Serious Games; Nature Happens
Beal researchers contributed their thoughts and ideas to a collective presentation on serious games, including guest contributions. (Contact: )
Research Associate Isabelle Rousset presented an update to her project Nature Happens in preparation for the Digifest 2008 conference.
As water levels continue to fluctuate across the globe, escalating and depreciating beyond comfortable margins of predictability or what the market will bear, the specter of our activity comes into sharp focus under the glare-free scope of a precision instrument - human cognition. Isabelle Rousset will deliver an update to the project Nature Happens in view of upcoming digifest participation at the end of March. This installment will attempt to draw the necessary connections to unify a body of research, scenarios, disclosures and opportunities determined.
Research Associate Annie Spencer introduced thoughts from her paper Imagining a Spiritual Economy: Corporate Response-Ability.
Spencer's research looks at current cultural signals alongside present thinking patterns around fuel consumption, while visualizing a future in which the shift towards spiritual embodiment of our world's most controversial resource, and a legacy-based economic model, support holistic sustainability from the bottom up. Scaling this ideology imposes new meaning on the term corporate responsibility, increasing the ability for companies to respond to the environment without massive disruption.
Spiritual Economy; Asymmetrical Literacy
Beal researchers contributed their thoughts and ideas to a collective presentation on the Spiritual Economy, a project currently being explored by research associate Annie Spencer. Guest contributions are welcome. (Contact: )
Research Associates Mathew Lincez and Richard Thomas introduced Asymmetrical Literacy, an investigation into the evolution of literacy; its functions, meanings and roles in empowering imagination and creative potential.
This investigation further seeks to understand how conventional, traditional, and otherwise symmetrical conditions can be observed, understood and transformed into disruptive, unconventional, and asymmetrical opportunities for innovation.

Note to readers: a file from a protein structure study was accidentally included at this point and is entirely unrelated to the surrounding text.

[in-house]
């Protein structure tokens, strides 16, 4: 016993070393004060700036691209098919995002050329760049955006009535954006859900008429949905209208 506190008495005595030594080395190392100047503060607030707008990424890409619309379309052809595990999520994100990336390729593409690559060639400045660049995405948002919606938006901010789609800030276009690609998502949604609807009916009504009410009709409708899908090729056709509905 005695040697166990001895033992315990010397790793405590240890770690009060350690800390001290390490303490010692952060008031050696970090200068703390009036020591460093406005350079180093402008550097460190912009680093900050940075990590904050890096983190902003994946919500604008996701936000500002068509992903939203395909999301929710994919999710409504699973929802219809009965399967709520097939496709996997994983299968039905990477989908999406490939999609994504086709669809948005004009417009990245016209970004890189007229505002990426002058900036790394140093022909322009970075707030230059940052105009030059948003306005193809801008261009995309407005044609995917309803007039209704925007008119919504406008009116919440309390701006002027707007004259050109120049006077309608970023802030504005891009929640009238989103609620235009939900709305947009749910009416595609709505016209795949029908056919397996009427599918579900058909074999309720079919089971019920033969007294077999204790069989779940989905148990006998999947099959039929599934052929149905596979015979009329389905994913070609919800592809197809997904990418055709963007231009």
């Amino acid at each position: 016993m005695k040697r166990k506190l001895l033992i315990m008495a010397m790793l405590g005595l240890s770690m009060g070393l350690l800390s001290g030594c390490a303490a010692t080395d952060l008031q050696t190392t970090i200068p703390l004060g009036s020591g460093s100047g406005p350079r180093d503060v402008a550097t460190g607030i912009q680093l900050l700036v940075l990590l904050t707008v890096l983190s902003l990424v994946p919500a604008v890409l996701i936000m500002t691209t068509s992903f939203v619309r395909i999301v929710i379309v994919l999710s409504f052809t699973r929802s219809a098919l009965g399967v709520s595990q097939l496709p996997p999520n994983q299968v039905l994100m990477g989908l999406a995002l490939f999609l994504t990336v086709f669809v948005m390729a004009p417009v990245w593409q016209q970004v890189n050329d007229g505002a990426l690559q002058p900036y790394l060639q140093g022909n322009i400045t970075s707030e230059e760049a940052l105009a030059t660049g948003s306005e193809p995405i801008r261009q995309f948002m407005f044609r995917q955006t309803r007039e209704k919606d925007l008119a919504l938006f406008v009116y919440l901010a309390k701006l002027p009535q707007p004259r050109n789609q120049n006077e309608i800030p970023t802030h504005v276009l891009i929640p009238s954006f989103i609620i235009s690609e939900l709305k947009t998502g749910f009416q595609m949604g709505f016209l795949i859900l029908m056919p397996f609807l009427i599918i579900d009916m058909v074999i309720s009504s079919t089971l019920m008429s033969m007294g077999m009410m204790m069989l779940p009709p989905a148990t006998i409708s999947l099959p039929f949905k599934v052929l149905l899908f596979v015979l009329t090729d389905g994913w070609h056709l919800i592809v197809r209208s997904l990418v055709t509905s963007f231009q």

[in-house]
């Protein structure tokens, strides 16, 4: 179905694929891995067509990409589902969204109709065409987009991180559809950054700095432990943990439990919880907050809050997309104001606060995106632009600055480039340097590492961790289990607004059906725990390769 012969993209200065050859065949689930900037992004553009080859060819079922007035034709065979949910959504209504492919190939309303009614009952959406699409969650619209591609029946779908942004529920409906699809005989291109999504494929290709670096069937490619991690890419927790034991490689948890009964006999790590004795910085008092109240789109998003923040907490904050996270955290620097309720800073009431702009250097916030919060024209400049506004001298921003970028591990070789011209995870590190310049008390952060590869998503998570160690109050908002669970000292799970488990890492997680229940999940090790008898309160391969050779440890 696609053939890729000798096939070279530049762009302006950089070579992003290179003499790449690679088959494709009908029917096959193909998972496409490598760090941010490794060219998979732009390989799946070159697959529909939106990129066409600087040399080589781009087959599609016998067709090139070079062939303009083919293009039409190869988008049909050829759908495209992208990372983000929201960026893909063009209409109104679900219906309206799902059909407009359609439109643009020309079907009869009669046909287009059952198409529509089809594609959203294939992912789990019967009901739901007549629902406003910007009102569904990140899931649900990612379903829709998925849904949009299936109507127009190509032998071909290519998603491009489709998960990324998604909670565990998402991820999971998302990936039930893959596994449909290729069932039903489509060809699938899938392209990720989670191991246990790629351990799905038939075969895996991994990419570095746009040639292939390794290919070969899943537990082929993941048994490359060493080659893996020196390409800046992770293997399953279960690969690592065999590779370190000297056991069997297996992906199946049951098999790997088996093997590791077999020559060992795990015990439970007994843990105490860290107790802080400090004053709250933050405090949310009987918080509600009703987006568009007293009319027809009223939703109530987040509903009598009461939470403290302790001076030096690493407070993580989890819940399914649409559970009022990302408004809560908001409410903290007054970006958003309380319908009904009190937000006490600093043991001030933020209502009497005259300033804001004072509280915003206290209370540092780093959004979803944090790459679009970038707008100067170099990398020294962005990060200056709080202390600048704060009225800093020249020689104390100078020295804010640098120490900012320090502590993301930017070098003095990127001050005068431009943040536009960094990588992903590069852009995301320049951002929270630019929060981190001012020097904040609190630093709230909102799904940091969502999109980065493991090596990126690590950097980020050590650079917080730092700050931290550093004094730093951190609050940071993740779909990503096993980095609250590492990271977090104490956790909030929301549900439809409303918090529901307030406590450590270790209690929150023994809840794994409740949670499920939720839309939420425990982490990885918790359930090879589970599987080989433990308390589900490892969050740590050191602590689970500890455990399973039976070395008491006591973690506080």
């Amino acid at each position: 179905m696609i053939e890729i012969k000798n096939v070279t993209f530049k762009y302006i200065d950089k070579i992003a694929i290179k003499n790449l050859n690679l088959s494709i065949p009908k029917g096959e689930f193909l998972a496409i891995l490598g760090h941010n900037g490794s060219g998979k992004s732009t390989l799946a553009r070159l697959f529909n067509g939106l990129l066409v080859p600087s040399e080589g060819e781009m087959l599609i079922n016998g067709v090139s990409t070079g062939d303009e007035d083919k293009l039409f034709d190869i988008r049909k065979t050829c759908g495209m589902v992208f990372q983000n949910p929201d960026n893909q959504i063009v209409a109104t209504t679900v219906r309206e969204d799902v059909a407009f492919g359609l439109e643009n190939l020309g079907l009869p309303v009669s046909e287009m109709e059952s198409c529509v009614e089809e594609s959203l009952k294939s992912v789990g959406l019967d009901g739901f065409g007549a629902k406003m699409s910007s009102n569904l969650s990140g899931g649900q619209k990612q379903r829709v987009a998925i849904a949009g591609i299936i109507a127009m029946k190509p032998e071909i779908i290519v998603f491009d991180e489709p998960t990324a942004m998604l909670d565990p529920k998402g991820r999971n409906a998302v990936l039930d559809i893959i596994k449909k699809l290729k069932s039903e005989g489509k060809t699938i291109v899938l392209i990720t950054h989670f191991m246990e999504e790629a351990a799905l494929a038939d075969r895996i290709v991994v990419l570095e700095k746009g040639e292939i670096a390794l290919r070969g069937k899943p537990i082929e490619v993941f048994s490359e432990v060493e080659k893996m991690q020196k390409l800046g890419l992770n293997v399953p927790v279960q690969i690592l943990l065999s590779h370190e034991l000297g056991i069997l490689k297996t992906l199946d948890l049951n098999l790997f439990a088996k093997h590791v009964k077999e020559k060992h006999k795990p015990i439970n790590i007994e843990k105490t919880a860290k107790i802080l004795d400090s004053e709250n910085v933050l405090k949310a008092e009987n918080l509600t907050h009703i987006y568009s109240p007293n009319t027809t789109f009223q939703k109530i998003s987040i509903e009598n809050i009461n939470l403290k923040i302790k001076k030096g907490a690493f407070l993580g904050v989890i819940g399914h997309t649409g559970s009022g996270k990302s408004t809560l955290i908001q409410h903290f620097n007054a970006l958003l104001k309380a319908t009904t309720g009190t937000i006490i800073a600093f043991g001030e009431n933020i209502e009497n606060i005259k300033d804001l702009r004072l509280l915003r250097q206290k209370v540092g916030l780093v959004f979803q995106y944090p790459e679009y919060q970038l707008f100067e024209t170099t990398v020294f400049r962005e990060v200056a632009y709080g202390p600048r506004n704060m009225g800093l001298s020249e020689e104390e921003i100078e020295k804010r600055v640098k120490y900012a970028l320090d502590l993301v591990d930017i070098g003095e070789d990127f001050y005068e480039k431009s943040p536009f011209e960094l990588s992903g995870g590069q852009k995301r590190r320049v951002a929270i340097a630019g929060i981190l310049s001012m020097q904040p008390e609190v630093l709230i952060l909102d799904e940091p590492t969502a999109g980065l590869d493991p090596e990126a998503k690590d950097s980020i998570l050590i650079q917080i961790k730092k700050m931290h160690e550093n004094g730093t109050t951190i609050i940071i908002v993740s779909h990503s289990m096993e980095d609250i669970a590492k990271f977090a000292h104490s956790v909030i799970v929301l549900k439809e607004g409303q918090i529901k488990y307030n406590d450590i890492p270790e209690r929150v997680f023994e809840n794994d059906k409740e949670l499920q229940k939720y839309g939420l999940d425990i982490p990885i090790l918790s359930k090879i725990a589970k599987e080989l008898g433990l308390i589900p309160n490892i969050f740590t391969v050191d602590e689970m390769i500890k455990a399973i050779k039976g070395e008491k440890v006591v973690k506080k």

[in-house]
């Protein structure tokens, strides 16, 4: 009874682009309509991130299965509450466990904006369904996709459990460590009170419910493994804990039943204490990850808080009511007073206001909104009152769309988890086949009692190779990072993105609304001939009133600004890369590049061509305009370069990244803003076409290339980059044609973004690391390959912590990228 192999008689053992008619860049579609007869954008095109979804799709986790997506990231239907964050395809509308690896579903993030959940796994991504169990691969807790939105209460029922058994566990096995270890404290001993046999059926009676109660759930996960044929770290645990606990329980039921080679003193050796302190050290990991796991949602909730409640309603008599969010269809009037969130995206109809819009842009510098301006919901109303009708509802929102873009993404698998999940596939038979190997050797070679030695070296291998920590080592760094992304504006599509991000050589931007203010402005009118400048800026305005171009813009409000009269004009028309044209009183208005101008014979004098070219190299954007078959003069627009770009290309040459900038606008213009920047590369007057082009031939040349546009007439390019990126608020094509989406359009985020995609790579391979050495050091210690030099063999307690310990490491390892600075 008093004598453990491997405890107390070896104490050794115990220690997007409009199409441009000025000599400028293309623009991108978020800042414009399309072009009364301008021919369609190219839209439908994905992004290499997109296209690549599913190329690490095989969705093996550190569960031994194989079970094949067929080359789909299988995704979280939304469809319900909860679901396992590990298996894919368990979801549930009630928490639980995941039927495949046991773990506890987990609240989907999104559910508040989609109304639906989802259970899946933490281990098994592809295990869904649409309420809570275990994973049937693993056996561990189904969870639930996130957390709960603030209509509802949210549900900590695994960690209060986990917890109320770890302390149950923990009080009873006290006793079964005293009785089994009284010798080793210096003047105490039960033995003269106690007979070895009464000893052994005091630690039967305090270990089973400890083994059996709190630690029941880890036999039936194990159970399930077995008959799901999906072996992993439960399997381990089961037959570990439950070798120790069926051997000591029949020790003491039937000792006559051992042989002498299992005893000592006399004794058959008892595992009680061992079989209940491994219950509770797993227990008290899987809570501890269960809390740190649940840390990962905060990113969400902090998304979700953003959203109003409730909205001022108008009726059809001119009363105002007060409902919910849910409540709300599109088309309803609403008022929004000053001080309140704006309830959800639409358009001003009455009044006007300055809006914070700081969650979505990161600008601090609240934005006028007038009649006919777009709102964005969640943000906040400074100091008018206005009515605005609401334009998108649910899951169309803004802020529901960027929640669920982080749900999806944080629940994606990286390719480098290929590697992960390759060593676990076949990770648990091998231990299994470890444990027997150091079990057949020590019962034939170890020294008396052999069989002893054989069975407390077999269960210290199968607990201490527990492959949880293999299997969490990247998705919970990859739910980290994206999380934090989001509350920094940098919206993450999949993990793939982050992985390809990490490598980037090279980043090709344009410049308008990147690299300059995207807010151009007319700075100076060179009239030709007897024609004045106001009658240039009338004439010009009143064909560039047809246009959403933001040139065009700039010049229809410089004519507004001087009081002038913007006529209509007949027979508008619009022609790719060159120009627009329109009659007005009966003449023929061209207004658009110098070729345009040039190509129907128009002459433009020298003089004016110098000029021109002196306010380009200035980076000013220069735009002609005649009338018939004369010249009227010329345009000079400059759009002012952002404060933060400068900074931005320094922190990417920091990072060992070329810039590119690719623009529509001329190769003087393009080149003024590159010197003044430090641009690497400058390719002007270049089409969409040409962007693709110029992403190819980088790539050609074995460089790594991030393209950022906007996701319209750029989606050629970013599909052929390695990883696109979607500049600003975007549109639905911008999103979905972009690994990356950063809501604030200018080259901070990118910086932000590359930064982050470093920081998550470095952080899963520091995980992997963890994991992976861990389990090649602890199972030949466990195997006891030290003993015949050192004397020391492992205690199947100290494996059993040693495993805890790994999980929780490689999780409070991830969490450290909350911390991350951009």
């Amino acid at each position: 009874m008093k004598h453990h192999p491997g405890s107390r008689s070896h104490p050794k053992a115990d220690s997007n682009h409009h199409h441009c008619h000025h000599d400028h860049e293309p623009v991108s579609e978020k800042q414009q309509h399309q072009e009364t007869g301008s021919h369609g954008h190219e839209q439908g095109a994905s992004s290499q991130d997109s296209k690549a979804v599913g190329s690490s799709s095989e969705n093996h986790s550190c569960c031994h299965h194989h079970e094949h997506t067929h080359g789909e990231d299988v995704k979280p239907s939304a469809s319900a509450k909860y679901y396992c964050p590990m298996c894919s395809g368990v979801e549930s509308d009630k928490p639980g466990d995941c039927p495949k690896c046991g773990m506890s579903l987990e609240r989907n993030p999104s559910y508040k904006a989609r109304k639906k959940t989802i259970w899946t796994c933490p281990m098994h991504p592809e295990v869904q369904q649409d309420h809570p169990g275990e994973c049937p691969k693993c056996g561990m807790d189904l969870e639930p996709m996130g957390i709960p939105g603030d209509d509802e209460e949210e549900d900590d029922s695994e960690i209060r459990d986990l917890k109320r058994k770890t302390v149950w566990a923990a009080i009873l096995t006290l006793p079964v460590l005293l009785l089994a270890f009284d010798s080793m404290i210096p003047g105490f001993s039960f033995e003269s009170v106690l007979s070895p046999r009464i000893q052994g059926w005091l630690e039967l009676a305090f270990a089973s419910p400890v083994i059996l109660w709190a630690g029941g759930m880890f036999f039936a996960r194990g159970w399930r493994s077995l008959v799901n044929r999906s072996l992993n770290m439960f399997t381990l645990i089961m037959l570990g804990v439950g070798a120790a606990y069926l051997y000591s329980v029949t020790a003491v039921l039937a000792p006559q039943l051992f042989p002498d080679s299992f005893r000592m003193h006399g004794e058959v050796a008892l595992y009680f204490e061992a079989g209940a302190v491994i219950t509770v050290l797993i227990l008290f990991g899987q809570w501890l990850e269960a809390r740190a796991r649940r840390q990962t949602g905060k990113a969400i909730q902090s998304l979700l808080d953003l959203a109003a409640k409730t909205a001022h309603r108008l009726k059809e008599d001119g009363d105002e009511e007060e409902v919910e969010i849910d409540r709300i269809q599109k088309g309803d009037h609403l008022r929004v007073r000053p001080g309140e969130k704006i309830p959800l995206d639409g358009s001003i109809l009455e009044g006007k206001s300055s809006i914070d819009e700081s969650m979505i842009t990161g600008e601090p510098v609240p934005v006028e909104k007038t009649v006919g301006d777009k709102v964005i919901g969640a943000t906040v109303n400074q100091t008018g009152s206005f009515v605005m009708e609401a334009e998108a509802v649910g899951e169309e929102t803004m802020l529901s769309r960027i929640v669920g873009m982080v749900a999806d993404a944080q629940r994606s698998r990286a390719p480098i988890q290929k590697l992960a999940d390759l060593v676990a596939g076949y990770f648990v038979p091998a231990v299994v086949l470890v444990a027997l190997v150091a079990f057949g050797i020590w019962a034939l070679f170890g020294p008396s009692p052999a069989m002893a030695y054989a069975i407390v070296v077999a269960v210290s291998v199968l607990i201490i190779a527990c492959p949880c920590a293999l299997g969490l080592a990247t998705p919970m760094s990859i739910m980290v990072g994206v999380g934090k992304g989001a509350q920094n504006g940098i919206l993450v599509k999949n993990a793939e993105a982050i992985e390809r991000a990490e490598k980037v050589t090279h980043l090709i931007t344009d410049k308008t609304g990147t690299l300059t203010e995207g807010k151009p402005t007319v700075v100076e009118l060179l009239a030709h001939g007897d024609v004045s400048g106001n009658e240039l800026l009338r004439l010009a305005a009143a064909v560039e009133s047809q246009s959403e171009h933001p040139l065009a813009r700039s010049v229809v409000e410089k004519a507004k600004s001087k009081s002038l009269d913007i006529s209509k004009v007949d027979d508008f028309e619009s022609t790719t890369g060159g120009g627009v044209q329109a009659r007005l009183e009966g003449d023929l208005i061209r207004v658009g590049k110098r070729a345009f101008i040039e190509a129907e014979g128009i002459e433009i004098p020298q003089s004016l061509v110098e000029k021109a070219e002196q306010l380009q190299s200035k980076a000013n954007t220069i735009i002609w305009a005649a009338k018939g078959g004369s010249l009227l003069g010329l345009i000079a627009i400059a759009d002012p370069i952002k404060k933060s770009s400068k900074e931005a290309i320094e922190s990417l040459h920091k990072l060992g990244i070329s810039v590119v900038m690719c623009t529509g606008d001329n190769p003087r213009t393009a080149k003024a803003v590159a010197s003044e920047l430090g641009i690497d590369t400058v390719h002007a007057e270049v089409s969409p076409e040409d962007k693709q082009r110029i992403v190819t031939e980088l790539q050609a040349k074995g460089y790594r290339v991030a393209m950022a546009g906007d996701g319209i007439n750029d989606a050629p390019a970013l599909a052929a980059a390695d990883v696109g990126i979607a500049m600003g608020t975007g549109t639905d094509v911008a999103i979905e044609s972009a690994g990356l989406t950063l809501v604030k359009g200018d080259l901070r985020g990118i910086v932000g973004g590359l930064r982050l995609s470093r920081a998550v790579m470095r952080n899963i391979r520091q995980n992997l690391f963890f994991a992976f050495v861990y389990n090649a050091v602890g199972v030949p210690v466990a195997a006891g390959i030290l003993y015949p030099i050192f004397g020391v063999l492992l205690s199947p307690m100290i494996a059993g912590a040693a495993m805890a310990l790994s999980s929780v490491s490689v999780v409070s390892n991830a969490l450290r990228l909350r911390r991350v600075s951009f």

Innovation and Sustainability
Beal researchers contributed their thoughts and ideas to a collective presentation on Innovation and Sustainability. (Contact: )
Research Associate Jenn Court introduced her MES major paper research project, called Innovation and Sustainability: Design, Progress, and Technology. In this project she addresses the role of design within the larger context of society and the economy, and explores innovative and forward looking approaches to sustainable design.
Research Associate Mark Outhwaite presented an overview of his paper entitled Science, Industry and Human Nature in the Anthropocene:
"If a certain element of the danger that exists in the world is a byproduct of human ingenuity and engineering, does it ever occur to ask whether human nature, especially in relation to our use of science and technology is something that should be actively shaped?"
With the existential threat of a post-biological future in which humankind and many of the Earth's complex lifeforms are either extinct or in irreversible decline, circumstances relating the actions of industrial civilization to its unfolding consequences now indicate that a transition between geological epochs is apparently close at hand.
If the 'anthropocene' is a veritable byproduct of industrialization, it portends a need on our part to effect a transition in our use of science and technology. First, as a means of redacting some of the errors that a minority of humankind have written into the world. Second, to question the social construction of the human body as a thing possessing a sacred, inviolable nature. If emerging fields in science and technology indicate that synthetic biology is a way forward, the effect may be to 'pull' human evolution along this path also, so that the 'part' of which an individual is representative is indissociable from the 'whole' of ecosystems, industries and economies comprising future models for sustainable human habitation, production and organization. The conception of the body may be the first casualty in our efforts to live and survive in the 'anthropocene.'
Chief Scientist Dr. Robert Logan on "What is Information?"
Show & Tell featured Robert Logan presenting "What is Information?, What is Life? and How are They Connected?: BioInformatics 2.0", an exploration of the nature of all living organisms.